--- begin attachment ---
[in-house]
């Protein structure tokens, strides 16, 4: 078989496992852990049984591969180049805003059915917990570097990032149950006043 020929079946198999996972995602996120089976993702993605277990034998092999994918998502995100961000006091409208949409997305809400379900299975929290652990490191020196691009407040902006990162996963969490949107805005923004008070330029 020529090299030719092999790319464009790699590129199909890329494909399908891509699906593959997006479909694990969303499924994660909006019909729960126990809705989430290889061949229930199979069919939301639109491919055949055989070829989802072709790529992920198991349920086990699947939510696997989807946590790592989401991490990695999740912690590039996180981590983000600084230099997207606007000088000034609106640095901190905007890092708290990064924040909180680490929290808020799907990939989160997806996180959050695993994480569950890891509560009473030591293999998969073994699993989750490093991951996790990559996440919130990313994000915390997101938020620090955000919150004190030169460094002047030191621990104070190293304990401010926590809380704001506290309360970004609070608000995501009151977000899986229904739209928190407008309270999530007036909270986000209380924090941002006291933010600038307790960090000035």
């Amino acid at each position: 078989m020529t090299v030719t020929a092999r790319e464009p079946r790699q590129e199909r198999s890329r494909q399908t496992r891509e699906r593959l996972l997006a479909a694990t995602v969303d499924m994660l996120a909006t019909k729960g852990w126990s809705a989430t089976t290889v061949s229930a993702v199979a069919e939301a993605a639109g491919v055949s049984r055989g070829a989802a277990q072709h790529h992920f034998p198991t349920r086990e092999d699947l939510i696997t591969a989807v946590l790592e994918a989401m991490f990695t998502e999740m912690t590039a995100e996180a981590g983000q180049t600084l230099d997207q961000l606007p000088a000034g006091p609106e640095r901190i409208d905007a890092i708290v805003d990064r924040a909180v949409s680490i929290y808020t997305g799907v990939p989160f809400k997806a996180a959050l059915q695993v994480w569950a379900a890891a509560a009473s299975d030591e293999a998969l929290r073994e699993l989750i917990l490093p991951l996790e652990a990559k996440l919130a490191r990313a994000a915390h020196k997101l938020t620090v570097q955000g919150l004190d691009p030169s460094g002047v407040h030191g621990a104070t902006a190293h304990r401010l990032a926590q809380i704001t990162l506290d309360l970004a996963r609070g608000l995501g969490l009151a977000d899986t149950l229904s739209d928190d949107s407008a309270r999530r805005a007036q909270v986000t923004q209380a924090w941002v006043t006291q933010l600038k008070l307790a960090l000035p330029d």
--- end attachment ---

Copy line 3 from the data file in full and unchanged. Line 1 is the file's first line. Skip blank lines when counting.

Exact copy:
């Amino acid at each position: 078989m020529t090299v030719t020929a092999r790319e464009p079946r790699q590129e199909r198999s890329r494909q399908t496992r891509e699906r593959l996972l997006a479909a694990t995602v969303d499924m994660l996120a909006t019909k729960g852990w126990s809705a989430t089976t290889v061949s229930a993702v199979a069919e939301a993605a639109g491919v055949s049984r055989g070829a989802a277990q072709h790529h992920f034998p198991t349920r086990e092999d699947l939510i696997t591969a989807v946590l790592e994918a989401m991490f990695t998502e999740m912690t590039a995100e996180a981590g983000q180049t600084l230099d997207q961000l606007p000088a000034g006091p609106e640095r901190i409208d905007a890092i708290v805003d990064r924040a909180v949409s680490i929290y808020t997305g799907v990939p989160f809400k997806a996180a959050l059915q695993v994480w569950a379900a890891a509560a009473s299975d030591e293999a998969l929290r073994e699993l989750i917990l490093p991951l996790e652990a990559k996440l919130a490191r990313a994000a915390h020196k997101l938020t620090v570097q955000g919150l004190d691009p030169s460094g002047v407040h030191g621990a104070t902006a190293h304990r401010l990032a926590q809380i704001t990162l506290d309360l970004a996963r609070g608000l995501g969490l009151a977000d899986t149950l229904s739209d928190d949107s407008a309270r999530r805005a007036q909270v986000t923004q209380a924090w941002v006043t006291q933010l600038k008070l307790a960090l000035p330029d």